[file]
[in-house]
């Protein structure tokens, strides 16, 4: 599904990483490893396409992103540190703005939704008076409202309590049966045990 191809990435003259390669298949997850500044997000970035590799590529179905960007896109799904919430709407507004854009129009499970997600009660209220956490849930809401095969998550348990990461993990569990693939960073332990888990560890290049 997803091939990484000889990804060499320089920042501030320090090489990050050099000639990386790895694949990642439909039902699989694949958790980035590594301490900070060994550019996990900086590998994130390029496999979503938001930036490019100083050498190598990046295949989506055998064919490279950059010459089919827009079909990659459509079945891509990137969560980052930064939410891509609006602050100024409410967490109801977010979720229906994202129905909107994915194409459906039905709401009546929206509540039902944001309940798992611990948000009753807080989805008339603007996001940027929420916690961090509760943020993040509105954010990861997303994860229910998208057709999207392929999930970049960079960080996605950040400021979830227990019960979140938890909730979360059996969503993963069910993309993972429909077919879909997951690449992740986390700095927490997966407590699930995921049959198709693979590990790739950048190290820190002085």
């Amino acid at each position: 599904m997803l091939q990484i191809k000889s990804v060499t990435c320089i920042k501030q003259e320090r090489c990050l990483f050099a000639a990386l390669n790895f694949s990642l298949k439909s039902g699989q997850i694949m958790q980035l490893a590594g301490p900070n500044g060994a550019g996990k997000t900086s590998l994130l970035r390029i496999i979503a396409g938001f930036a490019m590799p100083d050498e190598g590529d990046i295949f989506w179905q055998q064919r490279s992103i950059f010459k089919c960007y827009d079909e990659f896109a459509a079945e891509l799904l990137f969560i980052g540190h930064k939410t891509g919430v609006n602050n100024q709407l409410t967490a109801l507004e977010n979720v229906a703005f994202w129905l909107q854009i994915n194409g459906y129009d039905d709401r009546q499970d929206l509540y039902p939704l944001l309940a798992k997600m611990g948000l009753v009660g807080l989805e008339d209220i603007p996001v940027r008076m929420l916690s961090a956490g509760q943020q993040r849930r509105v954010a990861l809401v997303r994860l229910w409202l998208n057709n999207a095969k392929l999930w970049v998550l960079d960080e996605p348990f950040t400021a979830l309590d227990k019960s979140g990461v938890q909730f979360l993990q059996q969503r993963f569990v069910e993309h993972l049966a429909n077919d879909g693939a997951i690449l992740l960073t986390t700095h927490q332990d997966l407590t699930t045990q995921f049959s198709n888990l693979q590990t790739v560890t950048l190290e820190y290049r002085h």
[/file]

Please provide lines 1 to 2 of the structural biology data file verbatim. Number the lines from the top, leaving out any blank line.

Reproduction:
[in-house]
């Protein structure tokens, strides 16, 4: 599904990483490893396409992103540190703005939704008076409202309590049966045990 191809990435003259390669298949997850500044997000970035590799590529179905960007896109799904919430709407507004854009129009499970997600009660209220956490849930809401095969998550348990990461993990569990693939960073332990888990560890290049 997803091939990484000889990804060499320089920042501030320090090489990050050099000639990386790895694949990642439909039902699989694949958790980035590594301490900070060994550019996990900086590998994130390029496999979503938001930036490019100083050498190598990046295949989506055998064919490279950059010459089919827009079909990659459509079945891509990137969560980052930064939410891509609006602050100024409410967490109801977010979720229906994202129905909107994915194409459906039905709401009546929206509540039902944001309940798992611990948000009753807080989805008339603007996001940027929420916690961090509760943020993040509105954010990861997303994860229910998208057709999207392929999930970049960079960080996605950040400021979830227990019960979140938890909730979360059996969503993963069910993309993972429909077919879909997951690449992740986390700095927490997966407590699930995921049959198709693979590990790739950048190290820190002085």